It’s becoming increasingly true that there is no longer such thing as a job for life.

The average worker today stays at their job for 4.4 years, according to the Bureau of Labor Statistics, and younger people only stay in their roles for only half that time.

In fact 91% of people born between 1977 and 1997 expect to stay in their job for less than three years and will probably undertake 15-20 different jobs in their lifetime.

Further research by CIPD suggests that a third of organisations from all sectors report increased staff turnover in 2013 compared to the previous year. 

So what does that mean for your organisation?

Do you take steps to improve your staff retention? Realising that your employees are fundamentally your greatest asset and that you should do anything you possibly can to keep hold of them for as long as possible?

Or do you accept that job-hopping is just becoming a normal part of working culture now, and that you need to look at things a little differently?

In a recent interview held at Cannes Lion, the vice president and chief media and ecommerce officer of Mondelez Bonin Bough discussed this very problem. 

As agencies and organisations alike struggle to retain talent, it’s clear that a shift in thinking needs to occur…

We have to change the model. So it’s no longer about saying come work for me for 24 years, it’s come and work with me for 24 months.

In order for this to happen, there needs to be a value exchange; turning around the idea that a company should take what it can from an employee, by instead giving a lot more back in return.

Attracting employees

There are numerous ways to attract new employees to a business, and most of these centre around putting people first…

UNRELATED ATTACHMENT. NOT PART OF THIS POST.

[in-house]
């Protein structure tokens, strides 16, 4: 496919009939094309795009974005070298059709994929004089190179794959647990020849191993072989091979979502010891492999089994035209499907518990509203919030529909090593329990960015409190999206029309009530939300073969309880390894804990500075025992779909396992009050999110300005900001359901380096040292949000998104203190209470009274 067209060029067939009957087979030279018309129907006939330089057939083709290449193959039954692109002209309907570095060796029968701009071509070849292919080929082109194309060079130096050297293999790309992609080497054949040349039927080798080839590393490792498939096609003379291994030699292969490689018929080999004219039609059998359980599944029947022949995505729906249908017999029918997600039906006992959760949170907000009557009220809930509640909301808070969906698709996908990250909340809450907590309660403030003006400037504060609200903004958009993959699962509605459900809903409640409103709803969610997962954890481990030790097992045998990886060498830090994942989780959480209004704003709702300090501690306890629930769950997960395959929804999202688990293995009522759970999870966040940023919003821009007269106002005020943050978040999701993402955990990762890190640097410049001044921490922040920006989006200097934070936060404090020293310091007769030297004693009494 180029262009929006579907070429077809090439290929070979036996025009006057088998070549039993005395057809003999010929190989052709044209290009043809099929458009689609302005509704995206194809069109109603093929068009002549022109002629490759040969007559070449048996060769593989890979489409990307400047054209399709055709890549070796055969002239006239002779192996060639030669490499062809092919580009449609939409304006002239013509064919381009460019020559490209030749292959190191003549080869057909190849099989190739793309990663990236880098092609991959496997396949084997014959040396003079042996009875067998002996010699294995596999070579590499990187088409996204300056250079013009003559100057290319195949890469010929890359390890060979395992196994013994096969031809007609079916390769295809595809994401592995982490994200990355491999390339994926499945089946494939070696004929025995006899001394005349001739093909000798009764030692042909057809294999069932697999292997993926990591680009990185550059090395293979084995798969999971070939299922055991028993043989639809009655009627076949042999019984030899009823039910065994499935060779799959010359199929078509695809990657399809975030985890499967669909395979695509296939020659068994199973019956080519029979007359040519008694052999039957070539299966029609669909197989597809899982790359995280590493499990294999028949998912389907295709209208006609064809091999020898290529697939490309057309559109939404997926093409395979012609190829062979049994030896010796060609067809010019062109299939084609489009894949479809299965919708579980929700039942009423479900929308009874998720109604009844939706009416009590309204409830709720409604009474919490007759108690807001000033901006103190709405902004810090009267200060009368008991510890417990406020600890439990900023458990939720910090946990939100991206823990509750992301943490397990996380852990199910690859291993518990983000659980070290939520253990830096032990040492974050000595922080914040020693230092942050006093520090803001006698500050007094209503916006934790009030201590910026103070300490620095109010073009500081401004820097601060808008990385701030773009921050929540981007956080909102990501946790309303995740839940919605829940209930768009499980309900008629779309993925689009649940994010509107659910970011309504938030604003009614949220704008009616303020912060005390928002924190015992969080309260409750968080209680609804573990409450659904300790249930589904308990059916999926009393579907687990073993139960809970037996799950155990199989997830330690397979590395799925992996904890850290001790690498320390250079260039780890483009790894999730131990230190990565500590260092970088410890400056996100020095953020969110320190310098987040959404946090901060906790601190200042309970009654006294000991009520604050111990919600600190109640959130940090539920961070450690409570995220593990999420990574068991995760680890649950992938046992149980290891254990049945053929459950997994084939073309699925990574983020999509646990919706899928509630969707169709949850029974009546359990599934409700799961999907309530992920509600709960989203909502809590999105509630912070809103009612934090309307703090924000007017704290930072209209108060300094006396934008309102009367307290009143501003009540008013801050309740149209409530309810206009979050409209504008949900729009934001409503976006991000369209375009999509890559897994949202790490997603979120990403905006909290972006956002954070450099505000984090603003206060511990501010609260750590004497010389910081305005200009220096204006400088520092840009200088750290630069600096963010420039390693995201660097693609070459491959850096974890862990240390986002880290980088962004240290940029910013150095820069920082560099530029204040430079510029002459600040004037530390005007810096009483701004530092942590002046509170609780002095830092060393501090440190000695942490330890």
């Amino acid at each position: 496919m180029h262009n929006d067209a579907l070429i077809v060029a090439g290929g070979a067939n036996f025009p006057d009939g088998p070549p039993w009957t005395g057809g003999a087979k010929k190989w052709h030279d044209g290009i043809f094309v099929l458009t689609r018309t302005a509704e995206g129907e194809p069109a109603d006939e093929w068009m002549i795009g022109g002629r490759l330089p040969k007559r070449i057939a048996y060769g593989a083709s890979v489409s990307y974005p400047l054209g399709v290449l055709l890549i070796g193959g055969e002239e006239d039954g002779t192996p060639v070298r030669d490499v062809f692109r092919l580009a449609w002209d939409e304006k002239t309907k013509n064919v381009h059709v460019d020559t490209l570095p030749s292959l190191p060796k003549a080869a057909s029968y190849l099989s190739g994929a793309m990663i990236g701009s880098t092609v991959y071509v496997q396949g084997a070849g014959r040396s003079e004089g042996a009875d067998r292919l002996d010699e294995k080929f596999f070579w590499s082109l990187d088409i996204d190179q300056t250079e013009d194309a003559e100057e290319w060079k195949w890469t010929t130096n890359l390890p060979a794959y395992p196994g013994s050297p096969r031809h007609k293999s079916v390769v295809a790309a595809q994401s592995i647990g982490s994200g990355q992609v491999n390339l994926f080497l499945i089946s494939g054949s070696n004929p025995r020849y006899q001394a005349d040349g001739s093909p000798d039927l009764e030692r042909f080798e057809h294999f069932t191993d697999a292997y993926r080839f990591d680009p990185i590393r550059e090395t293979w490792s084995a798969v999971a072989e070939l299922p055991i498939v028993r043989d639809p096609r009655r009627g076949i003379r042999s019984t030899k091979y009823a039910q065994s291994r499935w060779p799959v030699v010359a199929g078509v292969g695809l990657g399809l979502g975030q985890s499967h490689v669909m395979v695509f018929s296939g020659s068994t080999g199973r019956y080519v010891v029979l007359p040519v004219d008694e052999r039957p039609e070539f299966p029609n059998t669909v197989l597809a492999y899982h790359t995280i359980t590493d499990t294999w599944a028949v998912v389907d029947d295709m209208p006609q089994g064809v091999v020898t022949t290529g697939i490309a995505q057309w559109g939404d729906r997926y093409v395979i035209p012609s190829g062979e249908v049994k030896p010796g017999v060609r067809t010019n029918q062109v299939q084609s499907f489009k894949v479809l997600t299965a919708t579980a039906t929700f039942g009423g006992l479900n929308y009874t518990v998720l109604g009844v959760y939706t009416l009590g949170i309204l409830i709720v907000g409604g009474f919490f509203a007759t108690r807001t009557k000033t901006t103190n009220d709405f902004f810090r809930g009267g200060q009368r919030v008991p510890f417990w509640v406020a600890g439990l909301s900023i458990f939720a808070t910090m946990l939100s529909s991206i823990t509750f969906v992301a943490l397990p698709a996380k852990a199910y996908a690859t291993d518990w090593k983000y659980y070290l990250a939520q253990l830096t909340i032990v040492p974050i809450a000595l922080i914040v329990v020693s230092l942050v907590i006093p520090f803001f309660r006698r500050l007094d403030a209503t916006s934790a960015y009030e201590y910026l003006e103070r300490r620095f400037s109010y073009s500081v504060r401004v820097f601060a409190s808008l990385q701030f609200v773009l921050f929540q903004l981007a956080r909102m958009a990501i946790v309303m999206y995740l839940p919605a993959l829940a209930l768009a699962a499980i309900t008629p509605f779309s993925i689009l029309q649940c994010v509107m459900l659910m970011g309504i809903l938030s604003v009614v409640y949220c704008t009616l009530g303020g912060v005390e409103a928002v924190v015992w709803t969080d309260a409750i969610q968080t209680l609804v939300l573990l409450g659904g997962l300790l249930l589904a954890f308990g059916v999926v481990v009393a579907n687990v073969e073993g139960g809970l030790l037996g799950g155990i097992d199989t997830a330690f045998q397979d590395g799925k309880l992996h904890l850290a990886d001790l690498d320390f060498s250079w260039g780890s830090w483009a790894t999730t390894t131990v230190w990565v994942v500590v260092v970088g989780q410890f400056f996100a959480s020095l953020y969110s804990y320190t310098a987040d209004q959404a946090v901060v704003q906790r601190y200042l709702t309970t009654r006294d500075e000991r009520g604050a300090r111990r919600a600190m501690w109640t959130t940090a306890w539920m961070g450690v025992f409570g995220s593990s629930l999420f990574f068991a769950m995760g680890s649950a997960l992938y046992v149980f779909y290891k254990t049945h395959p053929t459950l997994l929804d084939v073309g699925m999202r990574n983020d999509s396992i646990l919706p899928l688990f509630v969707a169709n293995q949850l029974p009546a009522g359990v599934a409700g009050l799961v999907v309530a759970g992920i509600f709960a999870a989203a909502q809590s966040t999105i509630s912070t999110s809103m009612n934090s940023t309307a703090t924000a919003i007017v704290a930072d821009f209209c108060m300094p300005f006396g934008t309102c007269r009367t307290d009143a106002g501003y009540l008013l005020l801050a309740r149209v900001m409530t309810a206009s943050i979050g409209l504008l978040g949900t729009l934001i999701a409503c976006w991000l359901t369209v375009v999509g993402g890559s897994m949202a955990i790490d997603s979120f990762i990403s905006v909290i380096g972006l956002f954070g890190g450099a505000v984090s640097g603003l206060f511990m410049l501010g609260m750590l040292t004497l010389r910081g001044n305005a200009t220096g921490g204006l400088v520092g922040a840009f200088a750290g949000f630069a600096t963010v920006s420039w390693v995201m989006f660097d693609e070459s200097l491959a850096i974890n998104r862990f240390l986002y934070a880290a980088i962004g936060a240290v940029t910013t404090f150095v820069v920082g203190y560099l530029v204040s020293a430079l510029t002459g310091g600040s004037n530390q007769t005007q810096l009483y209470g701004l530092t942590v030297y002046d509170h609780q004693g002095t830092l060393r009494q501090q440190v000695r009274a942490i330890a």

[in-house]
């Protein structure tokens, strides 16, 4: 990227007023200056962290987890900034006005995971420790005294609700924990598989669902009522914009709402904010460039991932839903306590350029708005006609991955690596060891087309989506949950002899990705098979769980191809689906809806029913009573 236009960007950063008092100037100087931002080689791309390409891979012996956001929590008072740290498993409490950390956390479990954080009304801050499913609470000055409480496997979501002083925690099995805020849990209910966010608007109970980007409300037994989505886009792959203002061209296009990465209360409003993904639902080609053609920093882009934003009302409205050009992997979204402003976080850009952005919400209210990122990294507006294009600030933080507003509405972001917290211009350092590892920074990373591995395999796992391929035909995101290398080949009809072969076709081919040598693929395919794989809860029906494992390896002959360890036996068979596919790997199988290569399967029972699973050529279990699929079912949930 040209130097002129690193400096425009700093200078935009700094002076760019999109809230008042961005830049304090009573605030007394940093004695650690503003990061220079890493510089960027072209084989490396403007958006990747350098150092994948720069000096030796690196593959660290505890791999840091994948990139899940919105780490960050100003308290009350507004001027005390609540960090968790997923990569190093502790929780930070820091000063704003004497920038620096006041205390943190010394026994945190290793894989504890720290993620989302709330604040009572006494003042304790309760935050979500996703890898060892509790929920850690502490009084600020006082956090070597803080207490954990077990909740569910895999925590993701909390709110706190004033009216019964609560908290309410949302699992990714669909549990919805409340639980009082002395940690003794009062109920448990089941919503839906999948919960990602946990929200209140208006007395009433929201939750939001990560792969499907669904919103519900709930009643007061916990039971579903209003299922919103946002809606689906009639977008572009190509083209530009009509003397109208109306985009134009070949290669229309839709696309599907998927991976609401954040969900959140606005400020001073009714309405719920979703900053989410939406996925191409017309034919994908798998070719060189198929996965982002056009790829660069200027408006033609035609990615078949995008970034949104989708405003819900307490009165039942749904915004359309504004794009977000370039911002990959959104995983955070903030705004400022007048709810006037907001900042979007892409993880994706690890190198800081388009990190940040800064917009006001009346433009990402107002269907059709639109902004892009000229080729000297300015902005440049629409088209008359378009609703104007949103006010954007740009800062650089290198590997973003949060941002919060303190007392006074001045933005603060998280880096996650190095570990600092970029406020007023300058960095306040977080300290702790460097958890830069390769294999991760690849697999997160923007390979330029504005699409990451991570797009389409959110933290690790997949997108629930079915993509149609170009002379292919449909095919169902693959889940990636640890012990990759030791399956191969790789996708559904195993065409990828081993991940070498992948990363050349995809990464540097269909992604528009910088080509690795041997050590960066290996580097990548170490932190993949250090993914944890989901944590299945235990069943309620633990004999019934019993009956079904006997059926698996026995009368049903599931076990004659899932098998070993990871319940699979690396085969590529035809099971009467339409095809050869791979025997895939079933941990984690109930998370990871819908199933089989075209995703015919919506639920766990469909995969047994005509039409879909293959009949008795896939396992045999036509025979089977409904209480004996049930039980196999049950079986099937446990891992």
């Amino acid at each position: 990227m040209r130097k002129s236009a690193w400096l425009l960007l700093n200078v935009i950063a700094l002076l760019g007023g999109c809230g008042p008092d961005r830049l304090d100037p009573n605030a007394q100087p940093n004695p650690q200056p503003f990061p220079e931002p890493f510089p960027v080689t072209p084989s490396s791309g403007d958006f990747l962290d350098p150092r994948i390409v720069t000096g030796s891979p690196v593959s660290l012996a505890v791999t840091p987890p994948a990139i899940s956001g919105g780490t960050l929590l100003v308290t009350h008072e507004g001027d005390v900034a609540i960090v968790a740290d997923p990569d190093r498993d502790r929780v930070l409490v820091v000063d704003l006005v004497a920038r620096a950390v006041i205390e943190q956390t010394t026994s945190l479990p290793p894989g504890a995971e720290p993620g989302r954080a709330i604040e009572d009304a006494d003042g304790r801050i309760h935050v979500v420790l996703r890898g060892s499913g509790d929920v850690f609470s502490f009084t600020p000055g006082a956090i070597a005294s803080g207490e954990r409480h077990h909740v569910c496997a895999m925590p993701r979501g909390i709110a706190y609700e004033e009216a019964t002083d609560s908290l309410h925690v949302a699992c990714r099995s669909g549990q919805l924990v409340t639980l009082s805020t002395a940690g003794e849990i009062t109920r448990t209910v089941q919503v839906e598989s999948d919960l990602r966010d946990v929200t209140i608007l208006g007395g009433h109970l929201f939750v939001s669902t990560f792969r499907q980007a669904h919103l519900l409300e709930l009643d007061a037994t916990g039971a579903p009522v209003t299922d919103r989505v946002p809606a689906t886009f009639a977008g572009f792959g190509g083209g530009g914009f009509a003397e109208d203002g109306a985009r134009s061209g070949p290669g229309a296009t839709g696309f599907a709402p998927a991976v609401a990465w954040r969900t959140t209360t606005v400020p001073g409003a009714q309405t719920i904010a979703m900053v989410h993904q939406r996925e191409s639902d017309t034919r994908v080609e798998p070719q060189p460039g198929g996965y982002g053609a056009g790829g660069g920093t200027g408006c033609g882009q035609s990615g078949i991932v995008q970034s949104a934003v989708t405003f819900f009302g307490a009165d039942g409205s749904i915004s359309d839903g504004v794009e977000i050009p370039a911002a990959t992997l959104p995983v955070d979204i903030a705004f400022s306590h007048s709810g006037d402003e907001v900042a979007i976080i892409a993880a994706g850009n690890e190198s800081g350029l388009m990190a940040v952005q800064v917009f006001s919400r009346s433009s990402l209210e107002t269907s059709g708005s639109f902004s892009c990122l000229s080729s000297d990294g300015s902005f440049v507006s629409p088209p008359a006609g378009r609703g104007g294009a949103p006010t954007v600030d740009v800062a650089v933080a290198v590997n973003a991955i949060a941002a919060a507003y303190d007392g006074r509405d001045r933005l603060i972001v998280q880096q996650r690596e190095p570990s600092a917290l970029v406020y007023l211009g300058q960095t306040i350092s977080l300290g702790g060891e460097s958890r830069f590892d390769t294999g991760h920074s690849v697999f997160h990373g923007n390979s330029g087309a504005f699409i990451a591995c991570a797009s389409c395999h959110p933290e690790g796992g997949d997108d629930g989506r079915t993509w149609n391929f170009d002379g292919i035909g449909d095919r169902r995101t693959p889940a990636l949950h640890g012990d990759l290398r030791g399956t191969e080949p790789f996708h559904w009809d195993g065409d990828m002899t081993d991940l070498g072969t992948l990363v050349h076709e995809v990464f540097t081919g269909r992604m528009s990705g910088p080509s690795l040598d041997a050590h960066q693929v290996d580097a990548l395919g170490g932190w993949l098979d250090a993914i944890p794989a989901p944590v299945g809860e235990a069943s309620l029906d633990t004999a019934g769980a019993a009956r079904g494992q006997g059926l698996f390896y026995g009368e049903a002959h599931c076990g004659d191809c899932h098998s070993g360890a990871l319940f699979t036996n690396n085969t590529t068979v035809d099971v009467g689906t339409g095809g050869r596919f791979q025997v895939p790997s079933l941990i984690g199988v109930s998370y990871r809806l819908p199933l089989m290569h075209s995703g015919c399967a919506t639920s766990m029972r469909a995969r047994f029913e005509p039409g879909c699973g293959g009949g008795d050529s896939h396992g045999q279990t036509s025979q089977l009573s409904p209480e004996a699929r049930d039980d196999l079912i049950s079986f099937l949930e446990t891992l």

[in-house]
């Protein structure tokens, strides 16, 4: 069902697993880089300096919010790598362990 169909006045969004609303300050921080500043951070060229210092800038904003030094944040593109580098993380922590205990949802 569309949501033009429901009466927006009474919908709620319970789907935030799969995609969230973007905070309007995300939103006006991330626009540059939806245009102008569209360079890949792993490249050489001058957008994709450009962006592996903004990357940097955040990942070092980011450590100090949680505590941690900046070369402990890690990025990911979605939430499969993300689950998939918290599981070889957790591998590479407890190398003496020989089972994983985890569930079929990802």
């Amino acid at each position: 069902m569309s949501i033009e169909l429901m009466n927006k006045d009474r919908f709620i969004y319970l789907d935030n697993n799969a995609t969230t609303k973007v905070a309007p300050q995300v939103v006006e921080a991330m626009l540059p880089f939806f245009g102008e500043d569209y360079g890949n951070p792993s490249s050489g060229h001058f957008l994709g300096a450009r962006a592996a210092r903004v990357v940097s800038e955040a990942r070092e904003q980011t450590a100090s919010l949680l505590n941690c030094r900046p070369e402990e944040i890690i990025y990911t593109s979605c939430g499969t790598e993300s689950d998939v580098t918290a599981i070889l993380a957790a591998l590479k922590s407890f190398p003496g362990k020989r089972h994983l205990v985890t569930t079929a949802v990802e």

• Offer a great working environment
  • Offer plenty of rewards in terms of pay, benefits and bonuses
  • Offer plenty of other smaller perks too, something like free breakfast and lunch can be just as beneficial to your staff morale as the above
  • Encourage creativity and personality
  • Listen to ideas
  • Be transparent about operations
  • Be entirely visible about career development and promotion opportunities

These will of course help you to retain staff over time as well, however there is one area that will become even more vital as our attitudes towards employee turnover changes…

  • Training and skills development

By offering training in a variety of relevant disciplines, you increase your attractiveness as a prospective place to work. 

If a person can come into your organisation and after two years be able to say that they have developed their skills to the point where they have become a more marketable employee and accelerate their career, then this is only going to reflect well on your organisation.

As Bough explains…

I don’t care if you can go double your salary elsewhere, in fact I want you to double your salary and tell every single person the reason you were able to double it is because you worked for Mondelez.

Insight from the workforce

For ground-level opinions, I asked various employees working in digital about their thoughts and feelings on the subject.

(Names of interviewees and employers have been kept anonymous for reasons of sensitivity)

A campaign manager working for a major newspaper publisher had this to say about how important skills development is when looking for a new job: